About the BookIn Signal Traffic, editors Lisa Parks and Nicole Starosielski use the term "media infrastructure" to signal a shift in critical focus and approach that questions the international telecommunication network as a given. Contributors instead confront vital questions concerning the multiple and hybrid forms networks take, the different ways they are imagined and engaged with by publics around the world, their local effects, and what human beings experience when a network fails.
Exploring such issues leads some of the essayists to examine the physical objects and industrial relations that make up an infrastructure. Others venture into the marginalized communities that live on the edges of media infrastructures--people orphaned from the knowledge economies, technological literacies, and epistemological questions linked to infrastructural formation and use. The wide-ranging insights delineate the oft-ignored contrasts across industrialized and developing regions, rich and poor areas, and urban and rural settings, bringing technological differences into focus.
Contributors include Charles R. Acland, Paul Dourish, Sarah Harris, Jennifer Holt, Shannon Mattern, Toby Miller, Lisa Parks, Christian Sandvig, Nicole Starosielski, Jonathan Sterne, Helga Tawil-Souri, and Patrick Vonderau.
About the AuthorLisa Parks is director of the Center for Information Technology and Society, professor of film and media studies at University of California at Santa Barbara, and winner of a 2018 MacArthur Fellowship. She is the author of Cultures in Orbit: Satellites and the Televisual. Nicole Starosielski is assistant professor of media, culture, and communication at New York University.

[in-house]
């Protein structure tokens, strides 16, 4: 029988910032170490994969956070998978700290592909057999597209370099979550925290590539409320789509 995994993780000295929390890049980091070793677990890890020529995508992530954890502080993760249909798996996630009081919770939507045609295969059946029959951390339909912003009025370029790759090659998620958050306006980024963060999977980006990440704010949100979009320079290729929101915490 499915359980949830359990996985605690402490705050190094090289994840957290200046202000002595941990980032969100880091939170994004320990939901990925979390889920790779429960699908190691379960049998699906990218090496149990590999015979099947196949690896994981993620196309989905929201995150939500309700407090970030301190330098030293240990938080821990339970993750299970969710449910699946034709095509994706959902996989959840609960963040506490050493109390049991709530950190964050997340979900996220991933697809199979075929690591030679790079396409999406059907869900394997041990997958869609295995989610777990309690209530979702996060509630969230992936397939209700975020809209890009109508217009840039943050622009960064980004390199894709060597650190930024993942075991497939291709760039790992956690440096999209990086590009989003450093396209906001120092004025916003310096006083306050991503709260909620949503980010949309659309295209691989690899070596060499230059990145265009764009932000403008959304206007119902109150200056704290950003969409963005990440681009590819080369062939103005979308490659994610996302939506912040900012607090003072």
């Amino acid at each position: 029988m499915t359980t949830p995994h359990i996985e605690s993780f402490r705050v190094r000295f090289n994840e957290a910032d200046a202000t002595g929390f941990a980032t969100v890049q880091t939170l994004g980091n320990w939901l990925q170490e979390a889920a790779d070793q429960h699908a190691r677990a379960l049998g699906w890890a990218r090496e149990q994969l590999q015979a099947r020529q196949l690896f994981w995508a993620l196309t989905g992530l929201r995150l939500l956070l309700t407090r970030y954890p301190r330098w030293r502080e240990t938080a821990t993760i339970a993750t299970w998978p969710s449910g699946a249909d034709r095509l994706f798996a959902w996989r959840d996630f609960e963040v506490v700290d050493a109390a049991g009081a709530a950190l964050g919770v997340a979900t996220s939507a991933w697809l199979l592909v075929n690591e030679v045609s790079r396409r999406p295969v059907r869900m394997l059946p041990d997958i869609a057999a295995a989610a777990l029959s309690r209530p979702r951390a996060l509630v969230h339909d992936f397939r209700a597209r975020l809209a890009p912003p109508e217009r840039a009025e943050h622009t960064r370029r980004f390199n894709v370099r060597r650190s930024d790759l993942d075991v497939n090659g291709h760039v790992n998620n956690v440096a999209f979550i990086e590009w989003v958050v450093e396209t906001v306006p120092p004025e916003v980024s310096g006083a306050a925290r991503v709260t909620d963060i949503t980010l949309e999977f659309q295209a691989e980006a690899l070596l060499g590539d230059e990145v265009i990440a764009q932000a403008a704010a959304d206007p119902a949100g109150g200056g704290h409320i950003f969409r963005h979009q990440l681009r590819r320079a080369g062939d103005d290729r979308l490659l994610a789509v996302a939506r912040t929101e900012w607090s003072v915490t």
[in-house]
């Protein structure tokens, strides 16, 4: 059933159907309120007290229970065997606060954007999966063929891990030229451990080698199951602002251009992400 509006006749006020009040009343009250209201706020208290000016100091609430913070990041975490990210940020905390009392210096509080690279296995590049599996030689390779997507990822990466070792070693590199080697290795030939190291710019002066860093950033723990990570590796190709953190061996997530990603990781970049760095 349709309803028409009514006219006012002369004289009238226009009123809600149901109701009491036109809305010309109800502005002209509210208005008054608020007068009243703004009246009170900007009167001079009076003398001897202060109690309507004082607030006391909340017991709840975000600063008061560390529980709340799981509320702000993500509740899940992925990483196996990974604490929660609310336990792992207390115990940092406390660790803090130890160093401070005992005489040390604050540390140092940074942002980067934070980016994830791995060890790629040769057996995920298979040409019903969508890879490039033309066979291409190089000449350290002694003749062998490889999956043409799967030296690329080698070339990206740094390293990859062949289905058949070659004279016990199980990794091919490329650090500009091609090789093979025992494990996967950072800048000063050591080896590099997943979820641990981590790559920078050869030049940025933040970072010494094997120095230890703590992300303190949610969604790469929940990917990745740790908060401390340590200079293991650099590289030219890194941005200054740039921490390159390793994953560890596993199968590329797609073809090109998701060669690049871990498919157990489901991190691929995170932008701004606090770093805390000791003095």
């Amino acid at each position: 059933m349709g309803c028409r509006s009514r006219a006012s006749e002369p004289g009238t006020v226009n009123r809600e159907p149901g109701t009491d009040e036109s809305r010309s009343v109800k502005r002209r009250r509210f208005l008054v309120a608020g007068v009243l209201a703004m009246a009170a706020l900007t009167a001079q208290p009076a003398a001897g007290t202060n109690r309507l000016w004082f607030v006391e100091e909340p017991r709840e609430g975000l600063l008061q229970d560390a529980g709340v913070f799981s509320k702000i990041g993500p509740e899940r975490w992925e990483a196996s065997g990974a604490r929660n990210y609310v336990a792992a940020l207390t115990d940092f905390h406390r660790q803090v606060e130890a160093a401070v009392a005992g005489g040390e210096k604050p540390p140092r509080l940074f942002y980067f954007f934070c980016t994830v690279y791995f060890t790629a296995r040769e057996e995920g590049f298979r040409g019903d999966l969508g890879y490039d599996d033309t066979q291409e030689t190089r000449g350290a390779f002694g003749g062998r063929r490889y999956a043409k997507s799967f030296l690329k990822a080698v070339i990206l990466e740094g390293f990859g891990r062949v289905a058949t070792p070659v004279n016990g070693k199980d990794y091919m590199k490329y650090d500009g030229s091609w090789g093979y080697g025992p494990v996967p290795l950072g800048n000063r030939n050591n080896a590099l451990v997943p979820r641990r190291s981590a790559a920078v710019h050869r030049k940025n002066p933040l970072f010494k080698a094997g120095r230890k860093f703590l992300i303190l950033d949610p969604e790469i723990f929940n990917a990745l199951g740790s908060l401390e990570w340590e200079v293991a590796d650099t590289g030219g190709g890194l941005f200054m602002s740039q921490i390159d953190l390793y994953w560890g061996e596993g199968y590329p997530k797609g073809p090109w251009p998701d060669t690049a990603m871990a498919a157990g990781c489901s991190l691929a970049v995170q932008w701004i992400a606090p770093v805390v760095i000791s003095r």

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Reviews"This highly original and thought-provoking volume does a good job of pointing out the remaining gaps in the field and makes a strong case for considering distribution from technological, economic, and political standpoints." --European Journal of Communication
"A vivid picture of the vital, essential, and fundamental role that infrastructure plays in the mediation of our world. . . . With an all-star lineup of media scholars engaging with cutting-edge technology from a range of intellectual approaches, Signal Traffic doesn't just offer an important and timely contribution to the study of media, but also makes a powerful argument for the central role that issues of distribution play in the circuit of culture; it leaves the reader with a strong sense that media scholarship can no longer ignore the material infrastructures at the heart of our media systems." --Information Society
"Finally, a definitive collection on infrastructure studies. Moving from compression to geopolitics to platforms, this book crystalizes what's at stake in moving media studies away from focusing on what appears on our screen towards how content travels and, through this movement, is shaped and re-shaped in profound ways."--Wendy Hui Kyong Chun, author of Control and Freedom: Power and Paranoia in the Age of Fiber Optics
"The first and only collection of its kind I know. This book is going to be a big deal, both nationally and internationally."--Vicki A. Mayer, author of Below the Line: Producers and Production Studies in the New Television Economy
"In an age when we are led to believe that information and communication are virtual rather than material, Signal Traffic provides a much-needed corrective, reminding us that behind the pixels and mp3s lie extensive and complex infrastructures that shape how we inhabit the emerging media environment. This book revives the tradition of critical attention to material infrastructure in media and communication studies, and not a moment too soon."--Darin Barney, author of The Network Society